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Radio Ink Magazine February 13, 2017

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United States
Streamline Publishing
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14 Issues


access_time4 min.
how far could you take your station?

I Imagine for a moment that your transmitter went down for five days. How would you still make significant contact with your listeners to keep them engaged, to communicate with them, and to get them back once you got back on the air?You say it could never happen?Perhaps not, but sometimes the best plans do go wrong. Back in the 1970s, I was the PD of a station where this nightmare came true. Five full days off the air due to some tech issue that couldn’t be solved. Our transmitter was destroyed, and our backup was somehow destroyed as well.I felt totally helpless. Our team of air personalities went to work quickly on a visibility plan that included five full-page ads in the local paper. I don’t recall the copy,…

access_time4 min.
illuminate the listener

We’re circling an 11,000-degree fireball as it shoots through a limitless vacuum at 52 times the speed of a rifle bullet.If this dirt-covered rock we occupy were the size of a standard schoolroom globe covered with a coat of varnish, the thickness of that varnish would represent the air we breathe.Like it or not, we’re all in this together.All seven and a half billion of us.When it gets dark tonight, look up at the stars. You’ll be looking out the window of our spaceship.If we could aim our 11,000-degree fireball at the nearest of its siblings — those things we call the stars — it would take us 63,000 years to get there, even though we would be shooting through space at 52 times the speed of an 865 mph…

access_time4 min.
are we killing the golden goose?

Before we address the question of whether we’re killing the golden goose, let’s verify that broadcasting is still very much a “golden goose” compared to most other industries.According to the NYU Stern School of Business, we enjoy a 17.64 percent after-tax operating margin, well above the all-industry average of 9.51 percent. Our furniture and home furnishings advertisers struggle to surpass a 6.72 percent margin, automotive sales margins hover around 4.87 percent, and grocery and food industries eke out 2.78 percent margins. Even the lucrative aerospace/ defense industries only turn 10.57 percent margins. Our newspaper competitors struggle to reach 7.07 percent operating margins.So let’s agree: Our industry is still in its golden goose cycle. But we’re killing that goose by incurring debt to buy more geese than we can afford —…

access_time4 min.
how to keep local advertisers for life

The day I committed to asking for local direct annual contracts was the beginning of my road to becoming the top biller in my market. And I learned how to do that by paying attention to the small advertising agencies that were stealing my clients. These agency principals were not creative geniuses by any means. But they were better at asking for and getting long-term contracts than the media salespeople. That was a fact back then, and it’s still a fact today.Here’s how to get started. Use a headline to get an appointment. “Hi, my name is Paul, and I just wanted to see if we could meet and talk about your advertising” just wasn’t working for me. So I’d say things like, “Hello, we noticed a huge mistake that…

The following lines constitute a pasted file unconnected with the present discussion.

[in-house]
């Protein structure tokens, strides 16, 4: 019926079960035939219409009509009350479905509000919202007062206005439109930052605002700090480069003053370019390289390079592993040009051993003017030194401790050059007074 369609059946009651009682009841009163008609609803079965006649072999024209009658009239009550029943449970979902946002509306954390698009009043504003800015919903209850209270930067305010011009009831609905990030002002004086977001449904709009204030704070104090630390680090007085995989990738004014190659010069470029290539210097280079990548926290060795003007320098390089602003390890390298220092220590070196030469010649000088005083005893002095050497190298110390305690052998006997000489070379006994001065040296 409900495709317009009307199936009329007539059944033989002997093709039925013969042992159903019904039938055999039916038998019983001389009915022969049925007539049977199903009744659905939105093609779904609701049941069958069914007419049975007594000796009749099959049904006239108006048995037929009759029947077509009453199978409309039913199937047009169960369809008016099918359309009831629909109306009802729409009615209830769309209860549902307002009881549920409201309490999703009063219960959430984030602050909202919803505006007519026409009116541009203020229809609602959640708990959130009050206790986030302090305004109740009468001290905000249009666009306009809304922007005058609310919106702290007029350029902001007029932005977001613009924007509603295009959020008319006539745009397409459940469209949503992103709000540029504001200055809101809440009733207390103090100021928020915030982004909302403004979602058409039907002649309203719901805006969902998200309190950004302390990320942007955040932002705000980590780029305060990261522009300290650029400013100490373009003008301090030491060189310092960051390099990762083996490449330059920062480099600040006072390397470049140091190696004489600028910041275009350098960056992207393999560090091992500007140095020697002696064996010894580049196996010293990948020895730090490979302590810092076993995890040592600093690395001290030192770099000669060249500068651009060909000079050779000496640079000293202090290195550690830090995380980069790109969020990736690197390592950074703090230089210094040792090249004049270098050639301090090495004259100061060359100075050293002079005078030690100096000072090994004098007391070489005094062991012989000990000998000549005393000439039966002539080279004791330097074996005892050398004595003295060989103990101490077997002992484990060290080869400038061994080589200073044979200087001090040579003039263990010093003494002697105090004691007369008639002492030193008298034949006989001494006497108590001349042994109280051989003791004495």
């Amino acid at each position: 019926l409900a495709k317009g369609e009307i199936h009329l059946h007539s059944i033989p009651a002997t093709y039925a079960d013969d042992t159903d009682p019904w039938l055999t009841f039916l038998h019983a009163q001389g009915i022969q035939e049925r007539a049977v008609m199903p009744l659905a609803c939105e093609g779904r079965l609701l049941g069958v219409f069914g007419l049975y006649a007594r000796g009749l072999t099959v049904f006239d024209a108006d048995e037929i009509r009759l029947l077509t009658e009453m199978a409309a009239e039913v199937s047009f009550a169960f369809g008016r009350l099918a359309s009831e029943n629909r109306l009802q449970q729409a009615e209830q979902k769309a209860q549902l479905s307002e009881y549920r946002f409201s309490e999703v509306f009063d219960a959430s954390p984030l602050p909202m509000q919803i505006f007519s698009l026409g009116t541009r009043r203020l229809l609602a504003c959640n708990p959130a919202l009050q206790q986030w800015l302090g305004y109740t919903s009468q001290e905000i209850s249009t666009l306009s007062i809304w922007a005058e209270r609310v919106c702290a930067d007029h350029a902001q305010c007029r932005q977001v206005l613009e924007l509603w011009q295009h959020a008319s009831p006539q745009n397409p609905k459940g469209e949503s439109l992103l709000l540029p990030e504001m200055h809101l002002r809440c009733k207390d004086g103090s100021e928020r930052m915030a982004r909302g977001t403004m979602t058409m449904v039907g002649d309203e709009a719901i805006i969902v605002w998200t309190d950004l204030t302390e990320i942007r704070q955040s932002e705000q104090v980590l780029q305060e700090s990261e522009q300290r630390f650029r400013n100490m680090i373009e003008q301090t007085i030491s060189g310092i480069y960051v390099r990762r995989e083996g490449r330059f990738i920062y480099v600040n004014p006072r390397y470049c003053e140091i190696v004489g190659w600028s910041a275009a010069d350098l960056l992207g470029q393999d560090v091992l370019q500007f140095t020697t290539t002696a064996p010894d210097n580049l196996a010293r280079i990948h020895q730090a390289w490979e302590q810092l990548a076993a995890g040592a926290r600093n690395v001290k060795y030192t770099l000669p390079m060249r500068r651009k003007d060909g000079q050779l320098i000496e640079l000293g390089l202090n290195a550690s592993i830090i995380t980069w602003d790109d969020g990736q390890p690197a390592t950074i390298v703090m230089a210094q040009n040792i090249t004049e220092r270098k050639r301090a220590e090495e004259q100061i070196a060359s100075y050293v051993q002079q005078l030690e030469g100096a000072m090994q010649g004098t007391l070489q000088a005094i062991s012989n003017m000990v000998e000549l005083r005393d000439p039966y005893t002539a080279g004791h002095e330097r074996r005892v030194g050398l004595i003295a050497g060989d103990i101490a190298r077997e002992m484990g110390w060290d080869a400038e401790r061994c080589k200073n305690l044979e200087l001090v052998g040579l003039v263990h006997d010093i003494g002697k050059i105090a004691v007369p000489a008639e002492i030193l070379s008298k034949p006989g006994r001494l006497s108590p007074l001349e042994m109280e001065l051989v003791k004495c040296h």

access_time4 min.
radio: the original social medium

Sales managers, raise your hands: How many of you are looking at your downtrodden, well-meaning, well-trained salespeople who return from a day on the battlefield, scarred by the big objection? Your clients are increasingly moving their money out of radio and onto the Internet — with more and more of it going to (yes) social media. Your clients have drunk the Kool-Aid. They’re so scared not to be there that they’ve even committed a chunk of their budget to hire a specialist — a social media expert. What to do?Well, even though you sharpened your spears and arrows (and your antenna), you may still be missing the mark. You need to tell your clients that everything they love about the Internet (and social media), you have right in that little…

access_time3 min.
hire the best sellers every time

spike@spikesantee.comIn 2003, Michael Lewis released the book Moneyball: The Art of Winning an Unfair Game.The central premise of Moneyball is that the collective wisdom of baseball insiders (including players, managers, coaches, scouts, and the front office) over the past century has been subjective and often flawed. Lewis describes how Billy Beane and the Oakland A’s introduced a more sophisticated analysis of baseball statistics. By using statistics instead of subjective opinion to pick players, the A’s could field a competitive team on a small budget — a team that had a 20-game winning streak in 2002, and made it to the playoffs. The real lesson of Moneyball is that decisionmaking is risky and expensive. Decisionmaking is often flawed by unrecognized bias that tricks us into thinking we’re right when we are…